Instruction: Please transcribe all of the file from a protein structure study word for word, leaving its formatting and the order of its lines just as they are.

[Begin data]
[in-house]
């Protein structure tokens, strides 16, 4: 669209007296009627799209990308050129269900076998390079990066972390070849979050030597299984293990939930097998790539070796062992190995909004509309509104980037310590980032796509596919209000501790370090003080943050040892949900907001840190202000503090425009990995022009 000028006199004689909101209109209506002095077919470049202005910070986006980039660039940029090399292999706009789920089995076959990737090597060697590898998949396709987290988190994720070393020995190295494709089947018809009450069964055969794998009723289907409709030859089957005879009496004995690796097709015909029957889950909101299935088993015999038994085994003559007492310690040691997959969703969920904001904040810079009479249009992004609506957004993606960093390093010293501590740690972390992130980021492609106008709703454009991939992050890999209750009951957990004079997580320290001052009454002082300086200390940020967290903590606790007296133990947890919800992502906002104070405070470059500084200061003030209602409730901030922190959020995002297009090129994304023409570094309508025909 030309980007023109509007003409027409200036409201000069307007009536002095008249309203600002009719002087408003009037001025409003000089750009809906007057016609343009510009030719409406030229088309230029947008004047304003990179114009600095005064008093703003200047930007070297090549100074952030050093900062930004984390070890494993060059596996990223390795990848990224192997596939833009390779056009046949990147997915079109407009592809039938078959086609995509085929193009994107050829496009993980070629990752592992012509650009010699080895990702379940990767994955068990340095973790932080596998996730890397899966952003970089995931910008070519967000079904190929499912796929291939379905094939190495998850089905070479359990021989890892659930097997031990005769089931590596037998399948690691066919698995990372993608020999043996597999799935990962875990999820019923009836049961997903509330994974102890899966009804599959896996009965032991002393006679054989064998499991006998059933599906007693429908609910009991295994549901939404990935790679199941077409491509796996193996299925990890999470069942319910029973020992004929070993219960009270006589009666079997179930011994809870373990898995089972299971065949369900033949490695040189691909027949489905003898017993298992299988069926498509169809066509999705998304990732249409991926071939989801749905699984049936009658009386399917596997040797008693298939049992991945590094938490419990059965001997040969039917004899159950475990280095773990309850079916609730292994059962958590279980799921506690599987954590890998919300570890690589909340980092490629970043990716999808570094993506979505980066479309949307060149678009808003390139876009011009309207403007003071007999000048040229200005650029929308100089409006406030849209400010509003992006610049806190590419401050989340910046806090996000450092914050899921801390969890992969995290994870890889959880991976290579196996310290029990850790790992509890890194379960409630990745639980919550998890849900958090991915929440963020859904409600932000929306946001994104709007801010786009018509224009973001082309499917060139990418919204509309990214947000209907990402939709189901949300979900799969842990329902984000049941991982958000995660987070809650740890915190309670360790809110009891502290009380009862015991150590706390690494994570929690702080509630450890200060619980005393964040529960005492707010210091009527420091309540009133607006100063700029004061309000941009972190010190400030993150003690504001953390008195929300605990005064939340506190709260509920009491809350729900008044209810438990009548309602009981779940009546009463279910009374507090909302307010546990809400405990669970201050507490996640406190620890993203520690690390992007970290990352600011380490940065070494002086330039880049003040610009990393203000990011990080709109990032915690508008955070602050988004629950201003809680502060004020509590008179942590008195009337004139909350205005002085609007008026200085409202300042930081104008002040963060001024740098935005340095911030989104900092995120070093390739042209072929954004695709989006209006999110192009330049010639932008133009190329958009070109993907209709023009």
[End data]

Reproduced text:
[in-house]
């Protein structure tokens, strides 16, 4: 669209007296009627799209990308050129269900076998390079990066972390070849979050030597299984293990939930097998790539070796062992190995909004509309509104980037310590980032796509596919209000501790370090003080943050040892949900907001840190202000503090425009990995022009 000028006199004689909101209109209506002095077919470049202005910070986006980039660039940029090399292999706009789920089995076959990737090597060697590898998949396709987290988190994720070393020995190295494709089947018809009450069964055969794998009723289907409709030859089957005879009496004995690796097709015909029957889950909101299935088993015999038994085994003559007492310690040691997959969703969920904001904040810079009479249009992004609506957004993606960093390093010293501590740690972390992130980021492609106008709703454009991939992050890999209750009951957990004079997580320290001052009454002082300086200390940020967290903590606790007296133990947890919800992502906002104070405070470059500084200061003030209602409730901030922190959020995002297009090129994304023409570094309508025909 030309980007023109509007003409027409200036409201000069307007009536002095008249309203600002009719002087408003009037001025409003000089750009809906007057016609343009510009030719409406030229088309230029947008004047304003990179114009600095005064008093703003200047930007070297090549100074952030050093900062930004984390070890494993060059596996990223390795990848990224192997596939833009390779056009046949990147997915079109407009592809039938078959086609995509085929193009994107050829496009993980070629990752592992012509650009010699080895990702379940990767994955068990340095973790932080596998996730890397899966952003970089995931910008070519967000079904190929499912796929291939379905094939190495998850089905070479359990021989890892659930097997031990005769089931590596037998399948690691066919698995990372993608020999043996597999799935990962875990999820019923009836049961997903509330994974102890899966009804599959896996009965032991002393006679054989064998499991006998059933599906007693429908609910009991295994549901939404990935790679199941077409491509796996193996299925990890999470069942319910029973020992004929070993219960009270006589009666079997179930011994809870373990898995089972299971065949369900033949490695040189691909027949489905003898017993298992299988069926498509169809066509999705998304990732249409991926071939989801749905699984049936009658009386399917596997040797008693298939049992991945590094938490419990059965001997040969039917004899159950475990280095773990309850079916609730292994059962958590279980799921506690599987954590890998919300570890690589909340980092490629970043990716999808570094993506979505980066479309949307060149678009808003390139876009011009309207403007003071007999000048040229200005650029929308100089409006406030849209400010509003992006610049806190590419401050989340910046806090996000450092914050899921801390969890992969995290994870890889959880991976290579196996310290029990850790790992509890890194379960409630990745639980919550998890849900958090991915929440963020859904409600932000929306946001994104709007801010786009018509224009973001082309499917060139990418919204509309990214947000209907990402939709189901949300979900799969842990329902984000049941991982958000995660987070809650740890915190309670360790809110009891502290009380009862015991150590706390690494994570929690702080509630450890200060619980005393964040529960005492707010210091009527420091309540009133607006100063700029004061309000941009972190010190400030993150003690504001953390008195929300605990005064939340506190709260509920009491809350729900008044209810438990009548309602009981779940009546009463279910009374507090909302307010546990809400405990669970201050507490996640406190620890993203520690690390992007970290990352600011380490940065070494002086330039880049003040610009990393203000990011990080709109990032915690508008955070602050988004629950201003809680502060004020509590008179942590008195009337004139909350205005002085609007008026200085409202300042930081104008002040963060001024740098935005340095911030989104900092995120070093390739042209072929954004695709989006209006999110192009330049010639932008133009190329958009070109993907209709023009």